|Body and chassis|
|Wheelbase||2,700 mm (110 in)|
|Length||4,810 mm (189 in)|
|Width||1,800 mm (71 in)|
|Height||1,610 mm (63 in)|
The GAZ M21 Volga, the first car to carry the Volga name, was developed in the early 1950s. Volgas were built with high ground clearance (what gives it a specific "high" look, contrary to "low-long-sleek" look of Western cars of resembling design), rugged suspension, strong and forgiving engine, and rustproofing on a scale unheard of in the 1950s.
The Volga was stylistically in line with the major United States manufacturers of the period, and incorporated such then-luxury features as the reclining front seat, cigarette lighter, heater, windshield washer and 3-wave radio.
When in 1959 the 6-cylinder line of GAZ cars was discontinued, Volga M-21 became the biggest and most luxurious car officially sold to individual owners in the USSR in large quantities, though its price was very high and made it unavailable for most car buyers.
The three series of GAZ-21
The design process leading to the GAZ 21 began in November 1953. Alexander Nevzorov, head of the design team, was given a free hand to develop whatever he wanted, with the objective of competing with American products. Stylist Leo Eremius studied the Chevrolet Bel Air, Plymouth Savoy, and Ford Customline for ideas; the finished product bears a resemblance to a 1955 Customline. The prototype appeared in 1954, powered by an inline four with overhead camshaft (driven by chain) and cross-flow hemi head. Since the OHV engine was not ready in time, production M21s had a 65 hp (48 kW; 66 PS) 2,432 cc (148.4 cu in) sidevalve four, based on the GAZ-20's. The Volga was offered with a three-speed transmission, either manual (a "crash box" with no synchromesh) or automatic. Front suspension was independent, while the rear was a live axle with semi-elliptical springs; there were lever shock absorbers on all four corners. Lubrication was by a central oiling system, from a drum and foot-operated pump; the oil lines were prone to puncturing, and not all of the nineteen lubricated points were supplied equally. The Volga offered front seats able to fold flat(an idea also found in the early Plymouth Barracuda) and came standard with cigareete lighter and a radio (at a time when most American-built cars did not have a radio). There were three variants: the standard M21G, an M21B taxi (with a taximeter in place of the radio and bucket seats in front instead of a bench), and a tropical model, the M21GYU, all with the GAZ leaping deer hood ornament. Drag coefficient was a surprisingly good 0.42.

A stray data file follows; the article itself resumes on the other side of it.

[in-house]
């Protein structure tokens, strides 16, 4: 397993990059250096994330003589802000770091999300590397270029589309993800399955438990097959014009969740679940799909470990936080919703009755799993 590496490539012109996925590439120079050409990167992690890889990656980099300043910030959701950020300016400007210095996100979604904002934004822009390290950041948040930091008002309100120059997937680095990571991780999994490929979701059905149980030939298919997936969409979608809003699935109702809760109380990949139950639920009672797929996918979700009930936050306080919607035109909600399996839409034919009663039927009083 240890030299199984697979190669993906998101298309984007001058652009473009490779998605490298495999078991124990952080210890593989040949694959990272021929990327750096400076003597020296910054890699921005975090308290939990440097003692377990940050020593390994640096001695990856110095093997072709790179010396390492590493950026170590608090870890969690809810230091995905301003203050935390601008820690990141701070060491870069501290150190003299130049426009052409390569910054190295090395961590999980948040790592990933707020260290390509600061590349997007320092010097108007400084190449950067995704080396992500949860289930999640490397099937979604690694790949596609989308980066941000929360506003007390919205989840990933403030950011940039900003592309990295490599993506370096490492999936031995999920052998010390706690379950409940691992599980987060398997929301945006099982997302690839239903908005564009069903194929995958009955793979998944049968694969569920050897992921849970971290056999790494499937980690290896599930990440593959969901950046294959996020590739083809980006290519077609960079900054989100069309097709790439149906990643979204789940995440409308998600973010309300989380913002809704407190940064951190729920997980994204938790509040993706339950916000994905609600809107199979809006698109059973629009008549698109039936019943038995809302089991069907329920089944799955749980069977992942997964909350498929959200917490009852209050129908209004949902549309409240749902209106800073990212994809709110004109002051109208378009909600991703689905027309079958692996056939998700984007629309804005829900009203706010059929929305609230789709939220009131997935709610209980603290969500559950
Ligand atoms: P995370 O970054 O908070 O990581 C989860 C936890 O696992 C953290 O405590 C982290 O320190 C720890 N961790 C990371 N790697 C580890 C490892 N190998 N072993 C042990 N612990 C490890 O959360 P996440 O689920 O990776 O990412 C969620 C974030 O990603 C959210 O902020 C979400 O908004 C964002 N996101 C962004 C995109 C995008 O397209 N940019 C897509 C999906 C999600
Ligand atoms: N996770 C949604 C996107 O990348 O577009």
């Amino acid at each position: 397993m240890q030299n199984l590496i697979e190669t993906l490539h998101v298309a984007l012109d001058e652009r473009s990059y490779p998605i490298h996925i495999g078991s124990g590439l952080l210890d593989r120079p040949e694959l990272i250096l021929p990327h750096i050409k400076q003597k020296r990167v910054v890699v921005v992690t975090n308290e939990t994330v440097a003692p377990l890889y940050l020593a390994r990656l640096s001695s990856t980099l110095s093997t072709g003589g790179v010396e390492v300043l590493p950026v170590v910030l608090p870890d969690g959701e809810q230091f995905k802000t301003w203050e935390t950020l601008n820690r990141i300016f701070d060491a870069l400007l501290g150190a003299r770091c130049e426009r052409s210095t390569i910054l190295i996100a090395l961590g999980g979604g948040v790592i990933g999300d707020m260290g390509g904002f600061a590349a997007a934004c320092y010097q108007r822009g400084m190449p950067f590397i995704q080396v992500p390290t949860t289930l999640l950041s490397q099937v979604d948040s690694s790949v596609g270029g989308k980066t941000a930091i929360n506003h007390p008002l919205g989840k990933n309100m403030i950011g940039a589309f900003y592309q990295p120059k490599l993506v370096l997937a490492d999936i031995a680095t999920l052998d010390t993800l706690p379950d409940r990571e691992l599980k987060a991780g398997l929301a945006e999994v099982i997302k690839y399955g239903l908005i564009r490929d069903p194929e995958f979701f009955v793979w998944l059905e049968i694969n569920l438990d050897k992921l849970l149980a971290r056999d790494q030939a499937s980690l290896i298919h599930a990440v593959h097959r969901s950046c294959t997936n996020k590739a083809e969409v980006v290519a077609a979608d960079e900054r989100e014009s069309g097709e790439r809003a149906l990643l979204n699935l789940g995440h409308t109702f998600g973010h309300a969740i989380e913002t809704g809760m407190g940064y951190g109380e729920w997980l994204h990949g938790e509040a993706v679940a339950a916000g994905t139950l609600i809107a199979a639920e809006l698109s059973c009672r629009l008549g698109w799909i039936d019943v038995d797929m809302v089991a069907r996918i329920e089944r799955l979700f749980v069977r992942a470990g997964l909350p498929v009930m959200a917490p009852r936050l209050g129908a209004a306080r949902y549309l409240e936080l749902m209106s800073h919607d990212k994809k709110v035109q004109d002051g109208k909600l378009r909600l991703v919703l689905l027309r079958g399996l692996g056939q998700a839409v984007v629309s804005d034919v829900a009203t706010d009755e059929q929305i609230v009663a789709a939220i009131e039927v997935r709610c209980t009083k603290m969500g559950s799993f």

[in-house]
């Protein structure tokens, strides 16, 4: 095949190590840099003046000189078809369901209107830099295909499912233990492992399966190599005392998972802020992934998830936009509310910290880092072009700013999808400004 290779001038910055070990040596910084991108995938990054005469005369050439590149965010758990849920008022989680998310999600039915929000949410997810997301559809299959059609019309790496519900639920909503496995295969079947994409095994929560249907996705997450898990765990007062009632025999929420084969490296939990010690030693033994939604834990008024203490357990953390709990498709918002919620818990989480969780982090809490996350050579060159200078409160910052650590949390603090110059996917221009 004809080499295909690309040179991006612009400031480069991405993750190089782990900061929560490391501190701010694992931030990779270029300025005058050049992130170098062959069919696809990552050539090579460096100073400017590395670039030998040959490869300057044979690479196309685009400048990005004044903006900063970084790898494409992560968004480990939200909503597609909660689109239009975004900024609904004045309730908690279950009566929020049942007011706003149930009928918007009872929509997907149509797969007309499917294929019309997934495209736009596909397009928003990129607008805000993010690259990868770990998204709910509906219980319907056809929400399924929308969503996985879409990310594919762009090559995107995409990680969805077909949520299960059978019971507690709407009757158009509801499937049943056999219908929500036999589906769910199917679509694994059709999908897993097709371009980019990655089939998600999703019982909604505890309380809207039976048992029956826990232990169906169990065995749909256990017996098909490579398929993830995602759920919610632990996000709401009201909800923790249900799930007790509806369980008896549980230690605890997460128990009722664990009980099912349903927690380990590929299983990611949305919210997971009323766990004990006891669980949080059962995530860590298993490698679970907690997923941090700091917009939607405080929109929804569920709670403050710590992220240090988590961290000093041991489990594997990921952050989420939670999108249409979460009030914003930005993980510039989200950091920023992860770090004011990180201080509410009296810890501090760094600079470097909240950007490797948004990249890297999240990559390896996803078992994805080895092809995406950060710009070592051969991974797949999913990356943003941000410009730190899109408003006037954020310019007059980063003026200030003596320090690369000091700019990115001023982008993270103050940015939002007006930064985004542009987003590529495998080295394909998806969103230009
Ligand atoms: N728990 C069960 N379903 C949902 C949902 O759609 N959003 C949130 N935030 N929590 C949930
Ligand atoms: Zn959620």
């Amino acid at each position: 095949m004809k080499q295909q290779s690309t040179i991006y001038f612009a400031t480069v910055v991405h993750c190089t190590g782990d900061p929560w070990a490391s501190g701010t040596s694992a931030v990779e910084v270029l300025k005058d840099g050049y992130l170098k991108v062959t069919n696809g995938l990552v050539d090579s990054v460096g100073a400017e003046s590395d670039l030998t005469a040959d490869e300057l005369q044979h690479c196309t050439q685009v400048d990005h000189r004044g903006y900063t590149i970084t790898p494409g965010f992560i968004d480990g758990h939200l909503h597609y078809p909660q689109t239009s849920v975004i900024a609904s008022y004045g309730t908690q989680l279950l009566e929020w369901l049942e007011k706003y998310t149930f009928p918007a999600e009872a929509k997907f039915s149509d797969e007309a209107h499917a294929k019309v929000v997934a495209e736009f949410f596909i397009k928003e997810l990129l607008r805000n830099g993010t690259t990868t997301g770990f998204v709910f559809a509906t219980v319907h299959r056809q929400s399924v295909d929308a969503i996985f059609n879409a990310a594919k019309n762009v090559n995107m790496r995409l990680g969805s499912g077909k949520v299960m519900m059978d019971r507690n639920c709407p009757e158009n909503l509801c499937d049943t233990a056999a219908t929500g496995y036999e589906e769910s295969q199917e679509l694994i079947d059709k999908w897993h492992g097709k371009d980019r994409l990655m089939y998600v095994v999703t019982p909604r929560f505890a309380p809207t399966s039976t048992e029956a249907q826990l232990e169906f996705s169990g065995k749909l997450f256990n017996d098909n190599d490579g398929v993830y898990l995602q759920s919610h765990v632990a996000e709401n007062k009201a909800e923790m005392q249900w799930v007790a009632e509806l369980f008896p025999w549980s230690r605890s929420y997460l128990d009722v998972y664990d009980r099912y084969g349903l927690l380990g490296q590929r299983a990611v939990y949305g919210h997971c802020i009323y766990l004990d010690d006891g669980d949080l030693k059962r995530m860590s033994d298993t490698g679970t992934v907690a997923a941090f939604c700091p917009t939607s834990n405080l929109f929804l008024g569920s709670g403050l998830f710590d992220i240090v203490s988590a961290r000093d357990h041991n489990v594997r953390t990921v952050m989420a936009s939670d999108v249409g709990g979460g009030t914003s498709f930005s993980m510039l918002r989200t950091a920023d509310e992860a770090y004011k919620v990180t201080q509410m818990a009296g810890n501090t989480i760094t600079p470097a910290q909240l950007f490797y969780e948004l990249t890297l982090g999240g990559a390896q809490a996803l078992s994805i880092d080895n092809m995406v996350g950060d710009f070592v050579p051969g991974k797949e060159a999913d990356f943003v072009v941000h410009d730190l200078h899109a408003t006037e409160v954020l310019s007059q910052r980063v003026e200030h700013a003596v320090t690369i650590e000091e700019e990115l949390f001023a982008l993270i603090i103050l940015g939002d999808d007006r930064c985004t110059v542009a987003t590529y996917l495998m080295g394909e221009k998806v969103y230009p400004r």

The Volga made its public debut in 1955, with a three cars on a demonstration drive from Moscow to the Crimea, two automatic models and a manual. It was, however, still far from production-ready; in the first year, 1956, only five cars were assembled, the first on 10 October 1956. Full-scale production began in 1957, with a list price of 5,400 rubles. The new 1957 production cars, known as Series Ones, had a brand-new 2,445 cc (149.2 cu in) OHV engine, the first model produced by Zavolzhye Motorni Zavod (Zavolzhye Engine Factory, ZMZ). Unusual for the era, it had aluminum block and head, with chain-driven camshaft and compression ratio of 6.6:1; it produced 70 hp (52 kW; 71 PS) at 4,000 rpm and 123 lb·ft (167 N·m) at 2,200 rpm.